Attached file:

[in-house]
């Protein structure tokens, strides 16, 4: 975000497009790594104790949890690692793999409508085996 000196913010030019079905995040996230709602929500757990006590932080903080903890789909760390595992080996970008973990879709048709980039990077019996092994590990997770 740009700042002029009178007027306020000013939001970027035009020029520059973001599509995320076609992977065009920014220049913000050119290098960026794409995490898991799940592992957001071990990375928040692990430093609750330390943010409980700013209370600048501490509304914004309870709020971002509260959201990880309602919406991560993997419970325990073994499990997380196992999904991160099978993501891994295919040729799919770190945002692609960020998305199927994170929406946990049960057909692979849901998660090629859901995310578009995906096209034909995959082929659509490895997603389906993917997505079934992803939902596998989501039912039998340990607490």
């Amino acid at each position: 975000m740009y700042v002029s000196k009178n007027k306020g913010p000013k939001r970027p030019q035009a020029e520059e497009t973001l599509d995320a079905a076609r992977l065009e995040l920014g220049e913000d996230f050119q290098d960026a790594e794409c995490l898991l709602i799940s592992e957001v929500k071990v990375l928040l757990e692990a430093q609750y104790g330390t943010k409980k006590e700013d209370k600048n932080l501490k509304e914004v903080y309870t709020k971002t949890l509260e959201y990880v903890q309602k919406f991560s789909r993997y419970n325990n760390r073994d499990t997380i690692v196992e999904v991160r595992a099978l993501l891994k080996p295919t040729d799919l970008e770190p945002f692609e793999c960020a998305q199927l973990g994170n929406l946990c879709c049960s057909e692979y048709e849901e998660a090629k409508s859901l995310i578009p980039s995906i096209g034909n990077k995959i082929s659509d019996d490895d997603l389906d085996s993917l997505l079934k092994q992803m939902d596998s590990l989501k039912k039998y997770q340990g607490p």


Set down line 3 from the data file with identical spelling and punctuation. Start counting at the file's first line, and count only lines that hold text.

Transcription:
């Amino acid at each position: 975000m740009y700042v002029s000196k009178n007027k306020g913010p000013k939001r970027p030019q035009a020029e520059e497009t973001l599509d995320a079905a076609r992977l065009e995040l920014g220049e913000d996230f050119q290098d960026a790594e794409c995490l898991l709602i799940s592992e957001v929500k071990v990375l928040l757990e692990a430093q609750y104790g330390t943010k409980k006590e700013d209370k600048n932080l501490k509304e914004v903080y309870t709020k971002t949890l509260e959201y990880v903890q309602k919406f991560s789909r993997y419970n325990n760390r073994d499990t997380i690692v196992e999904v991160r595992a099978l993501l891994k080996p295919t040729d799919l970008e770190p945002f692609e793999c960020a998305q199927l973990g994170n929406l946990c879709c049960s057909e692979y048709e849901e998660a090629k409508s859901l995310i578009p980039s995906i096209g034909n990077k995959i082929s659509d019996d490895d997603l389906d085996s993917l997505l079934k092994q992803m939902d596998s590990l989501k039912k039998y997770q340990g607490p």